constraints: table =>
            {
                table.PrimaryKey("PK_Student", x => x.ID);
            });

        // Additional code not shown
    }

    protected override void Down(MigrationBuilder migrationBuilder)
    {
        migrationBuilder.DropTable(
            name: "Course");
        // Additional code not shown
    }
}

Migrations calls the Up method to implement the data model changes for a migration. When you enter a command to roll back the update, Migrations calls the Down method.

This code is for the initial migration that was created when you entered the migrations add InitialCreate command. The migration name parameter ("InitialCreate" in the example) is used for the file name and can be whatever you want. It's best to choose a word or phrase that summarizes what is being done in the migration. For example, you might name a later migration "AddDepartmentTable".

If you created the initial migration when the database already exists, the database creation code is generated but it doesn't have to run because the database already matches the data model. When you deploy the app to another environment where the database doesn't exist yet, this code will run to create your database, so it's a good idea to test it first. That's why you changed the name of the database in the connection string earlier -- so that migrations can create a new one from scratch.

Examine the data model snapshot

Migrations also creates a snapshot of the current database schema in Migrations/SchoolContextModelSnapshot.cs. Here's what that code looks like:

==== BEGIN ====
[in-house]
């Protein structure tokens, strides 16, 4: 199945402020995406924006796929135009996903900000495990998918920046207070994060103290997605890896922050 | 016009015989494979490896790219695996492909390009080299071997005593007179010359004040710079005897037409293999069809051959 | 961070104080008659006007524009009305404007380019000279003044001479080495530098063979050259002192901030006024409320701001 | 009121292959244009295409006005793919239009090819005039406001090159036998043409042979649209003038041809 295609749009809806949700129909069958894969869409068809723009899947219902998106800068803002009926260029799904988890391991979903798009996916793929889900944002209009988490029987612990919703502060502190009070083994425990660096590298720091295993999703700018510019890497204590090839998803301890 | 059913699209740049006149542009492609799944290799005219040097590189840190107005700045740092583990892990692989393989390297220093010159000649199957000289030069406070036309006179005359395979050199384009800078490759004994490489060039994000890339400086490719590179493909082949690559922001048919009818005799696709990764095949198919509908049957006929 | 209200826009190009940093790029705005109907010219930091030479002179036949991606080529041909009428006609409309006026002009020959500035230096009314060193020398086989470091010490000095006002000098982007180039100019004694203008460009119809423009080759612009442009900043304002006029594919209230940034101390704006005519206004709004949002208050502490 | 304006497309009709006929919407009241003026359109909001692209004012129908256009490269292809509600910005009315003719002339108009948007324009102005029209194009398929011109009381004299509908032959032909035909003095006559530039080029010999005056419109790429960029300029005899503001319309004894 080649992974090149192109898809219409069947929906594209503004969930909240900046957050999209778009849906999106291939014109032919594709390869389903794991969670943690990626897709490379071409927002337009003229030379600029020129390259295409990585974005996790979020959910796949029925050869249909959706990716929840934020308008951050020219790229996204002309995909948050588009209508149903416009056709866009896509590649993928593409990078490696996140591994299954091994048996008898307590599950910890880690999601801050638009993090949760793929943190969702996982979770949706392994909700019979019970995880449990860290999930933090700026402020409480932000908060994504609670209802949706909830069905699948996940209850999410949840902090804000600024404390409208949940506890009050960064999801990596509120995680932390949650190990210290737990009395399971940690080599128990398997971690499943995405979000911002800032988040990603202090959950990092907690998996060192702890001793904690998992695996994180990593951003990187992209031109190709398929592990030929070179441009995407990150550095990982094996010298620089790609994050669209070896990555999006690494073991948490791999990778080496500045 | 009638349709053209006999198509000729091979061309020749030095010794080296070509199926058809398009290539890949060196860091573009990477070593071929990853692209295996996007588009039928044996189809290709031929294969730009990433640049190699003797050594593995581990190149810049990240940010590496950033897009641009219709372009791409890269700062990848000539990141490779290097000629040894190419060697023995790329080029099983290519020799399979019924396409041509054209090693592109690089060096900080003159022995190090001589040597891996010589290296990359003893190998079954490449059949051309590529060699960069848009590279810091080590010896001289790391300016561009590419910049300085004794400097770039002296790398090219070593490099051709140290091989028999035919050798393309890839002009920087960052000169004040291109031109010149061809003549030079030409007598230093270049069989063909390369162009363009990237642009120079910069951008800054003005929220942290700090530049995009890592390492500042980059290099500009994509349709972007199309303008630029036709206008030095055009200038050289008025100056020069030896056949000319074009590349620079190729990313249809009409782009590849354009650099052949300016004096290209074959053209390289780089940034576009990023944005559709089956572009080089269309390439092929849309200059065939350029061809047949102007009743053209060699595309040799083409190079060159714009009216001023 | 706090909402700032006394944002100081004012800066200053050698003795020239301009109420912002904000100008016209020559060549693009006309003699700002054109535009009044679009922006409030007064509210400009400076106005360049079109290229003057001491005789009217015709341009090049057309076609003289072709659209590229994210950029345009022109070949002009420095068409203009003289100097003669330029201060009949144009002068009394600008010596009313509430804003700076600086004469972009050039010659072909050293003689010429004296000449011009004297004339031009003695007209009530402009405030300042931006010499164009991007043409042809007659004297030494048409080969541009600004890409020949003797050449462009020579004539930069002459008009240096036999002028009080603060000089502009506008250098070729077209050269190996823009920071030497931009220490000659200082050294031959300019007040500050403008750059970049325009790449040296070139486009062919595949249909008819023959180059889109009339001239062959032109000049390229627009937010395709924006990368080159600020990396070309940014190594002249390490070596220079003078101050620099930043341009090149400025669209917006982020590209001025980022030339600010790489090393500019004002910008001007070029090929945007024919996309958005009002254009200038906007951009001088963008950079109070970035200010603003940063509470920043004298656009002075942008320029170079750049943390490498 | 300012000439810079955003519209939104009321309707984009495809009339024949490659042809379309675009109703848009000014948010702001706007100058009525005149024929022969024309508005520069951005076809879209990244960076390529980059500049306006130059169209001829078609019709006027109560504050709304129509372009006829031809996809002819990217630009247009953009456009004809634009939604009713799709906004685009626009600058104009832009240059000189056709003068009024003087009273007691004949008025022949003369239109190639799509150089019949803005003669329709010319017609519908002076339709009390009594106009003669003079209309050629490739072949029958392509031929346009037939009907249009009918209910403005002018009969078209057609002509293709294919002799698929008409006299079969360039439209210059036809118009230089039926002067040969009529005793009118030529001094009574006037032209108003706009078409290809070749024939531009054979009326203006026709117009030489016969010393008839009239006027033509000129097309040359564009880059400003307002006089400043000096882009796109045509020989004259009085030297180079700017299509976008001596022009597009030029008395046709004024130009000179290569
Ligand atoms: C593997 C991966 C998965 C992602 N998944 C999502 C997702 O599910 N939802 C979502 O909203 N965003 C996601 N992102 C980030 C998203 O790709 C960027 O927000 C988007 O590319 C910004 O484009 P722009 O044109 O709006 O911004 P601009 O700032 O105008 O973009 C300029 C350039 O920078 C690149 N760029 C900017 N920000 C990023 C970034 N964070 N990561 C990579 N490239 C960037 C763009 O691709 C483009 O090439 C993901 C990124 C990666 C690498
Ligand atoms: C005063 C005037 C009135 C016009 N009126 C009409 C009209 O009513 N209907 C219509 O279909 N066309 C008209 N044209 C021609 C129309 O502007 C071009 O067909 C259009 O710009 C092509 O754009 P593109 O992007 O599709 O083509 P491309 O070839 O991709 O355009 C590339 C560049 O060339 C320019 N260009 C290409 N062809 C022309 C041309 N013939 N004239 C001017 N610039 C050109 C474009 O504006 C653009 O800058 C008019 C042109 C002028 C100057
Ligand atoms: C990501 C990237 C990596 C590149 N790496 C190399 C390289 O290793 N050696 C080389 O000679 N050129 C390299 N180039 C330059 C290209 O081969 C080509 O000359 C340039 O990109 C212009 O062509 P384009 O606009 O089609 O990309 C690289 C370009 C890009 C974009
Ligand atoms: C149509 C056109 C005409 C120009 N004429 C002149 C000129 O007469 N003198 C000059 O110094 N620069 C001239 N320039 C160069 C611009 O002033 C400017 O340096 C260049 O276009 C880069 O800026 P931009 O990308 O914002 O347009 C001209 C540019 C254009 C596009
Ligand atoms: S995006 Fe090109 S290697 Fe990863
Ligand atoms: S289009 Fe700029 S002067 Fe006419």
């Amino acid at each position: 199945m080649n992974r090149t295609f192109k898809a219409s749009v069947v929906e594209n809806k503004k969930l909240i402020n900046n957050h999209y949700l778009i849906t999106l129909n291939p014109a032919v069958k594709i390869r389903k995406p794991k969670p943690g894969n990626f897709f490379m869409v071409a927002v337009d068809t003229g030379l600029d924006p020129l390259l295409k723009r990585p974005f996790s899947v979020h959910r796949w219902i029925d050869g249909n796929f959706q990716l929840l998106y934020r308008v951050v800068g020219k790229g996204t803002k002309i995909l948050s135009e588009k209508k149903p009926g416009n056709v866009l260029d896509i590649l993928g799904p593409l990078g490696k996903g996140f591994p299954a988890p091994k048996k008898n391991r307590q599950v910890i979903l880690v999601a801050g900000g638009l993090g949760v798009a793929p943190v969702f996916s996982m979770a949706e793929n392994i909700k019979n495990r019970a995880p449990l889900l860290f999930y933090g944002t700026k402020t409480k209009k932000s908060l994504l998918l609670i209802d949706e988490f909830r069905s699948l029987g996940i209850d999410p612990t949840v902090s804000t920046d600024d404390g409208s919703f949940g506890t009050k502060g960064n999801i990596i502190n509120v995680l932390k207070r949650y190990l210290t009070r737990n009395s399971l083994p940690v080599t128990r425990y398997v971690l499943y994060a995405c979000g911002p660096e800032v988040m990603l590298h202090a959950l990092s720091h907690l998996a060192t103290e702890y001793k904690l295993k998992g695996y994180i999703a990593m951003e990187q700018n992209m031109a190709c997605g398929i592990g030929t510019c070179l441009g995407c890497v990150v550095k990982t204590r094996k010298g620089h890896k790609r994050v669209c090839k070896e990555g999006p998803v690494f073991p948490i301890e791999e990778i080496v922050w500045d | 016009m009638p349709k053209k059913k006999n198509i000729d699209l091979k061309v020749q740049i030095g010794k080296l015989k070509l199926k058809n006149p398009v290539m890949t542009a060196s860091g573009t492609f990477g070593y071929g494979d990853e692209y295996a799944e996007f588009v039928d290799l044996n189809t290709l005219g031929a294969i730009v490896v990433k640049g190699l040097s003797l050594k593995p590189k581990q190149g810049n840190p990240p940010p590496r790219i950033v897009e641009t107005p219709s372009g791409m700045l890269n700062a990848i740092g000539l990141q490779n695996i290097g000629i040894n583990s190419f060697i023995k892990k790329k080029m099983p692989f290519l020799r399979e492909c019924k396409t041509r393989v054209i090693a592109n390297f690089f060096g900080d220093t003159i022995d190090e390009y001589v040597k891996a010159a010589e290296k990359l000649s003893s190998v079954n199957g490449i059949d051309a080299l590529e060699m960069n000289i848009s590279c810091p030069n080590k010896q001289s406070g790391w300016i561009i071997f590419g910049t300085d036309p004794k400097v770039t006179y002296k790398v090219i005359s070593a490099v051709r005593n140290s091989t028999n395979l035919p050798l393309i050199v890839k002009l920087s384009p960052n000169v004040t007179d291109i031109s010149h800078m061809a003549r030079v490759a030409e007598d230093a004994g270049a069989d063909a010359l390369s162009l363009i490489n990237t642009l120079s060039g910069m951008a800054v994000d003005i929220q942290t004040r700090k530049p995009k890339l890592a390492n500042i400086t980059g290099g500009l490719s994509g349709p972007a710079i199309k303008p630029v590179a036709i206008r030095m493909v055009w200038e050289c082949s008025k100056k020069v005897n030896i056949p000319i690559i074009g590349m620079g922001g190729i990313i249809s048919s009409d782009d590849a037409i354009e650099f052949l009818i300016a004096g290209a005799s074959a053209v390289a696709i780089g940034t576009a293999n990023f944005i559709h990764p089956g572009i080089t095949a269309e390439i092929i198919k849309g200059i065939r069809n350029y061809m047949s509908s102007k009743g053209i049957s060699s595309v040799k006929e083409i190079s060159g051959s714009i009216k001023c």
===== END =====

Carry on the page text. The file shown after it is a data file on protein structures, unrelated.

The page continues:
[DbContext(typeof(SchoolContext))]
partial class SchoolContextModelSnapshot : ModelSnapshot
{
    protected override void BuildModel(ModelBuilder modelBuilder)
    {
        modelBuilder
            .HasAnnotation("ProductVersion", "1.1.1")
            .HasAnnotation("SqlServer:ValueGenerationStrategy", SqlServerValueGenerationStrategy.IdentityColumn);

        modelBuilder.Entity("ContosoUniversity.Models.Course", b =>
            {
                b.Property<int>("CourseID");

                b.Property<int>("Credits");

                b.Property<string>("Title");

                b.HasKey("CourseID");

                b.ToTable("Course");
            });

        // Additional code for Enrollment and Student tables not shown

        modelBuilder.Entity("ContosoUniversity.Models.Enrollment", b =>
            {
                b.HasOne("ContosoUniversity.Models.Course", "Course")
                    .WithMany("Enrollments")
                    .HasForeignKey("CourseID")
                    .OnDelete(DeleteBehavior.Cascade);

                b.HasOne("ContosoUniversity.Models.Student", "Student")